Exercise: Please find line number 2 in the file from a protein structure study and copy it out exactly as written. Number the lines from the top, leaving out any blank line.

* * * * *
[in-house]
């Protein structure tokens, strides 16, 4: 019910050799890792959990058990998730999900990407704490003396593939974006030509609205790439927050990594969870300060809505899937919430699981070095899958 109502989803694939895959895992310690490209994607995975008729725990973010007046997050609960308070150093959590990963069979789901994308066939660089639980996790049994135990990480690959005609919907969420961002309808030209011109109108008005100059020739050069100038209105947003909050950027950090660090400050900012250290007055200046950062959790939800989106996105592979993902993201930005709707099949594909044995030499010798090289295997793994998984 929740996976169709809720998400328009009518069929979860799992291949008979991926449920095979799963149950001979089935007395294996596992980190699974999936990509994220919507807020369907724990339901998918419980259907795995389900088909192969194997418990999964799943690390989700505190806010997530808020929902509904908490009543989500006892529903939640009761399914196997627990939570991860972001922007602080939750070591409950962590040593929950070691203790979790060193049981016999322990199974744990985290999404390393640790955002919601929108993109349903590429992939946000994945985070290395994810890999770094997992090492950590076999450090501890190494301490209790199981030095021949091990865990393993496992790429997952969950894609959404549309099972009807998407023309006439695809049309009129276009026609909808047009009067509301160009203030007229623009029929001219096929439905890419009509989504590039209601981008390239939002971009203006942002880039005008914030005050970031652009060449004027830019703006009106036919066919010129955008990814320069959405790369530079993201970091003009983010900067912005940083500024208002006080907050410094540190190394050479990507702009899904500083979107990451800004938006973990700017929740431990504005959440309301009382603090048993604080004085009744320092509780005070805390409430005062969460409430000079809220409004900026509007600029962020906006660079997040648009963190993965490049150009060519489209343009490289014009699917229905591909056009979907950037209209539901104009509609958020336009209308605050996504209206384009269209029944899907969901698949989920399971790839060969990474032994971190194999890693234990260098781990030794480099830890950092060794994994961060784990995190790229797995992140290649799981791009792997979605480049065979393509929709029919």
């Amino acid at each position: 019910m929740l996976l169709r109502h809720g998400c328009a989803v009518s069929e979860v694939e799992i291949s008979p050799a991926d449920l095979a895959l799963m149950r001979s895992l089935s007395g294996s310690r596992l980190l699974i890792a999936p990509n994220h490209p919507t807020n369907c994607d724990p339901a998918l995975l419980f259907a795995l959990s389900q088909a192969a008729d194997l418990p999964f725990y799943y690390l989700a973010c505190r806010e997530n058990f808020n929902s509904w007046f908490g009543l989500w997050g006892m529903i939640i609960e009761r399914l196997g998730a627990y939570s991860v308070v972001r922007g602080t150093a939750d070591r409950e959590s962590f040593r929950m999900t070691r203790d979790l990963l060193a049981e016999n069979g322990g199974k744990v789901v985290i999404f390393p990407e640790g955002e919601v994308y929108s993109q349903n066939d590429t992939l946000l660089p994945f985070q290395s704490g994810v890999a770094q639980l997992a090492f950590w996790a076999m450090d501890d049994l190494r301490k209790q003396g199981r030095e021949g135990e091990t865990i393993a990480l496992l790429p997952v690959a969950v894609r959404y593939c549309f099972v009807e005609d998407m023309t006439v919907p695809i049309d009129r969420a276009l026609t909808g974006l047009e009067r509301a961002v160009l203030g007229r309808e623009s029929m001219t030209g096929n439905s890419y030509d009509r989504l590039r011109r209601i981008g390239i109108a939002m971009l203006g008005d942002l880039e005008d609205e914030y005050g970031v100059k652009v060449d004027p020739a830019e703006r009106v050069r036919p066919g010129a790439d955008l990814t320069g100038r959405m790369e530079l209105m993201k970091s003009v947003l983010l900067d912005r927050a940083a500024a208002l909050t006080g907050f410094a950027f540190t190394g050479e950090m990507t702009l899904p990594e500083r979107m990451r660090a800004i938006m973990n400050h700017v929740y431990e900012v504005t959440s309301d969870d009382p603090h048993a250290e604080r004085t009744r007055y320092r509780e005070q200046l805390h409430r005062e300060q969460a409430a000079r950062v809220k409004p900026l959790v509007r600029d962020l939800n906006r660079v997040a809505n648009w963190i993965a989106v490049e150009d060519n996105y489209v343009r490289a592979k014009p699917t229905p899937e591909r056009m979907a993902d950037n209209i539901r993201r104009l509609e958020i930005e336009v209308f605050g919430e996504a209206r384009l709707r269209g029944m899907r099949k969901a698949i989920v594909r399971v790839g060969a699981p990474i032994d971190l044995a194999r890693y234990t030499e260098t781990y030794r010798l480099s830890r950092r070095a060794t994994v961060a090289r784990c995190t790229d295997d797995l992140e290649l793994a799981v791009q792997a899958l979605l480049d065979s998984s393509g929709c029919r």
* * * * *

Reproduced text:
């Protein structure tokens, strides 16, 4: 019910050799890792959990058990998730999900990407704490003396593939974006030509609205790439927050990594969870300060809505899937919430699981070095899958 109502989803694939895959895992310690490209994607995975008729725990973010007046997050609960308070150093959590990963069979789901994308066939660089639980996790049994135990990480690959005609919907969420961002309808030209011109109108008005100059020739050069100038209105947003909050950027950090660090400050900012250290007055200046950062959790939800989106996105592979993902993201930005709707099949594909044995030499010798090289295997793994998984 929740996976169709809720998400328009009518069929979860799992291949008979991926449920095979799963149950001979089935007395294996596992980190699974999936990509994220919507807020369907724990339901998918419980259907795995389900088909192969194997418990999964799943690390989700505190806010997530808020929902509904908490009543989500006892529903939640009761399914196997627990939570991860972001922007602080939750070591409950962590040593929950070691203790979790060193049981016999322990199974744990985290999404390393640790955002919601929108993109349903590429992939946000994945985070290395994810890999770094997992090492950590076999450090501890190494301490209790199981030095021949091990865990393993496992790429997952969950894609959404549309099972009807998407023309006439695809049309009129276009026609909808047009009067509301160009203030007229623009029929001219096929439905890419009509989504590039209601981008390239939002971009203006942002880039005008914030005050970031652009060449004027830019703006009106036919066919010129955008990814320069959405790369530079993201970091003009983010900067912005940083500024208002006080907050410094540190190394050479990507702009899904500083979107990451800004938006973990700017929740431990504005959440309301009382603090048993604080004085009744320092509780005070805390409430005062969460409430000079809220409004900026509007600029962020906006660079997040648009963190993965490049150009060519489209343009490289014009699917229905591909056009979907950037209209539901104009509609958020336009209308605050996504209206384009269209029944899907969901698949989920399971790839060969990474032994971190194999890693234990260098781990030794480099830890950092060794994994961060784990995190790229797995992140290649799981791009792997979605480049065979393509929709029919």